Electrochemical Measurements for Studying the Polymerization Process and Critical Point Behaviors of Hydrogels


Yildiz G. , YILMAZ Y.

JOURNAL OF APPLIED POLYMER SCIENCE, cilt.112, ss.754-760, 2009 (SCI İndekslerine Giren Dergi) identifier identifier

  • Cilt numarası: 112 Konu: 2
  • Basım Tarihi: 2009
  • Doi Numarası: 10.1002/app.29466
  • Dergi Adı: JOURNAL OF APPLIED POLYMER SCIENCE
  • Sayfa Sayıları: ss.754-760

Özet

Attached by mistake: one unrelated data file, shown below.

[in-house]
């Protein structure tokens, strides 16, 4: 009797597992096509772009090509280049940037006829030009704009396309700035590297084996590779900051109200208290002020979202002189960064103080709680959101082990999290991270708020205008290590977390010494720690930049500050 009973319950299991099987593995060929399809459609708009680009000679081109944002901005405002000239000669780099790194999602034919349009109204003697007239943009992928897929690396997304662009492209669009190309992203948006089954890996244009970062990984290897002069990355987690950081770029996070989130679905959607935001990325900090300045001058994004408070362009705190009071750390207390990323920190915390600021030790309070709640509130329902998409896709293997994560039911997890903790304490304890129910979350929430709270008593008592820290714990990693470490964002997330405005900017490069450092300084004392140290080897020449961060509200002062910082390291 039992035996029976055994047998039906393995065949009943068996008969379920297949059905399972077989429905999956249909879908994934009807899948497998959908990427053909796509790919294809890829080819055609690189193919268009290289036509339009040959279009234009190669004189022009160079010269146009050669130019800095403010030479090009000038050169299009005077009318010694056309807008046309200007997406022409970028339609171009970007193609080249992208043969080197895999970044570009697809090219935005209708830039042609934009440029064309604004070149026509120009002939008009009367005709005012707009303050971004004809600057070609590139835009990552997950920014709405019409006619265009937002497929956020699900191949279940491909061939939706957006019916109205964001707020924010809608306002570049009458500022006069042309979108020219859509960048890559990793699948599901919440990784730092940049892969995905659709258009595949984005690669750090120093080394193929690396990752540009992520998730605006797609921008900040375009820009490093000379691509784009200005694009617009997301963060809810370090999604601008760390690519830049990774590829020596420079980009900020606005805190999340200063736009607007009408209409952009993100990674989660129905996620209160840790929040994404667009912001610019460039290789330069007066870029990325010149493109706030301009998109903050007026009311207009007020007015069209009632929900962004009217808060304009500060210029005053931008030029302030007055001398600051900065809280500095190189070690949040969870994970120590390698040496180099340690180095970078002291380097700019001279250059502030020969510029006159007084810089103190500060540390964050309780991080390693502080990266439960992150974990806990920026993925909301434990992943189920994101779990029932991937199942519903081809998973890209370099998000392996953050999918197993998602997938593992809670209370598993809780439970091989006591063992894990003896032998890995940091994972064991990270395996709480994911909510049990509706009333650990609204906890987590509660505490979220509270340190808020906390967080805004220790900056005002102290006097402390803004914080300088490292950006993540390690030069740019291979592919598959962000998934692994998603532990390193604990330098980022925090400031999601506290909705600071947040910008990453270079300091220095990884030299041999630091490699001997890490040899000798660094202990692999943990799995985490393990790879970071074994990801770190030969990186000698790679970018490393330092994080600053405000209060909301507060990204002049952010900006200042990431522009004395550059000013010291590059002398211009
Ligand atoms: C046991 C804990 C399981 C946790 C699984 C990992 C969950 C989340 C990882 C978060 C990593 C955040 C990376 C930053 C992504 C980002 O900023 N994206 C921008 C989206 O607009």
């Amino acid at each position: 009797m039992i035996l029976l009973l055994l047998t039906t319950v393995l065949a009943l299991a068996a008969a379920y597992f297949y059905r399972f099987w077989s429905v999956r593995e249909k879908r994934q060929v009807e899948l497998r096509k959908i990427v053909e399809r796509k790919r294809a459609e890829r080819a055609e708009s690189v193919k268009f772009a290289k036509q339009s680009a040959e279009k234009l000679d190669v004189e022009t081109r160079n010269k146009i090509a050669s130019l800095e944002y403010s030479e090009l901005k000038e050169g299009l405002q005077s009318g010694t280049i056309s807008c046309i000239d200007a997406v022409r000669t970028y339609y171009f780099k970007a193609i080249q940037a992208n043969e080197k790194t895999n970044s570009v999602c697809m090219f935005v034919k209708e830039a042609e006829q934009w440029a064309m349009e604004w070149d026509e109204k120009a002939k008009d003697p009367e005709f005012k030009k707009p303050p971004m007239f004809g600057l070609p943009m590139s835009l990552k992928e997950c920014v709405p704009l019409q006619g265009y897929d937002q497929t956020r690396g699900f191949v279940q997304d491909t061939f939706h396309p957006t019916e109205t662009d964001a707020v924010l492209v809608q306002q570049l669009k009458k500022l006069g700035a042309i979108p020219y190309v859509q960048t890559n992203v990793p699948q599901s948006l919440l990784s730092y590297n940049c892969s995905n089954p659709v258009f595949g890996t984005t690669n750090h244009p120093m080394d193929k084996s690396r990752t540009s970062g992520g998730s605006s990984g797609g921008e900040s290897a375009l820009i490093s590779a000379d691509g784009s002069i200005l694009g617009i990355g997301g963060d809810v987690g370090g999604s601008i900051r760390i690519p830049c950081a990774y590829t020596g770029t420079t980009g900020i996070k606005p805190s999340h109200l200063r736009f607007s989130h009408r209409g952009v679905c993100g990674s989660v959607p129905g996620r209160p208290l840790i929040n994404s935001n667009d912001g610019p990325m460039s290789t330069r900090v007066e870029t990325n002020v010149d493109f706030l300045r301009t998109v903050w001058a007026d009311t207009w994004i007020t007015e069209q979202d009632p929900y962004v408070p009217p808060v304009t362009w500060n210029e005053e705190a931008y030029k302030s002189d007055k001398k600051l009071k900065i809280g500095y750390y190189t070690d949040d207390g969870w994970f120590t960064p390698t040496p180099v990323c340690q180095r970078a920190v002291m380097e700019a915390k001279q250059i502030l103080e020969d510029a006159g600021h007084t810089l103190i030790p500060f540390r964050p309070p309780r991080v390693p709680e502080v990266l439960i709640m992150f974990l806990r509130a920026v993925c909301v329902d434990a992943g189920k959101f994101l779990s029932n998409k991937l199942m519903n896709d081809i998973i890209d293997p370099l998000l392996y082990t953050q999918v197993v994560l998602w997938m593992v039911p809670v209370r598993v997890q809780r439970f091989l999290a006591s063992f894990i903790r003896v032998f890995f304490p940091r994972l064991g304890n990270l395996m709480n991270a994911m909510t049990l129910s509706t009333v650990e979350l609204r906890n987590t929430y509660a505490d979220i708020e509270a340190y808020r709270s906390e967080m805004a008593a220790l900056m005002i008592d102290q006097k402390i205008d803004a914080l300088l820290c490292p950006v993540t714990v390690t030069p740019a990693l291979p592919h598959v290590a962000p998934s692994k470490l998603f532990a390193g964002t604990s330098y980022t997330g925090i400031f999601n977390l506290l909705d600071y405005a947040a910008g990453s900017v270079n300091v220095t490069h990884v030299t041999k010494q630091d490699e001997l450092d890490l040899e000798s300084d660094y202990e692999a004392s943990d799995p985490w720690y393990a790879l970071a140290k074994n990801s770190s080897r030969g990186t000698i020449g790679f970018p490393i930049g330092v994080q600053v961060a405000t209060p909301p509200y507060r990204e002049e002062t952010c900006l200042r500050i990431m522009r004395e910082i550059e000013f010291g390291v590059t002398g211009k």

We propose a new technique based on electrochemical measurements for studying the critical point behaviors of the sol-gel transition of acrylamide-N,N'-methylene bisacrylamide hydrogels. In this technique, no chemical activator is used for accelerating the polymerization reaction. However, a potential difference is applied by means of silver and calomel electrodes placed in the reaction mixture. The silver electrode begins to be ionized and loses its electrons. The free radicals, -O3S-O-center dot, H-center dot, and (OH)-O-center dot, form on the silver electrode via persulfate dissociation. The polymerization is initiated by means of these free radicals. The current measured during the gelation processes passes through a maximum (a Gaussian-like behavior) and varies linearly with the reaction time during linear polymerization. All the parameters (the monomer, initiator, and crosslinker concentrations, the applied voltage, and the stirring rate of the reacting mixture) affecting the current have been studied in detail. We show that the maxima appearing in the current-time plots correspond to the gelation thresholds, the so-called sol-gel transition points. We also analytically prove that the current monitors the weight-average degree of polymerization (DP omega) and the gel fraction (G) below and above the threshold, respectively. The scaling behaviors of DP omega and G have been tested near the gelation thresholds, and we have observed that the critical exponents gamma and beta, defined for DP omega and G, agree with the predictions by mean-field theory. (C) 2009 Wiley Periodicals, Inc. J Appl Polym Sci 112: 754760, 2009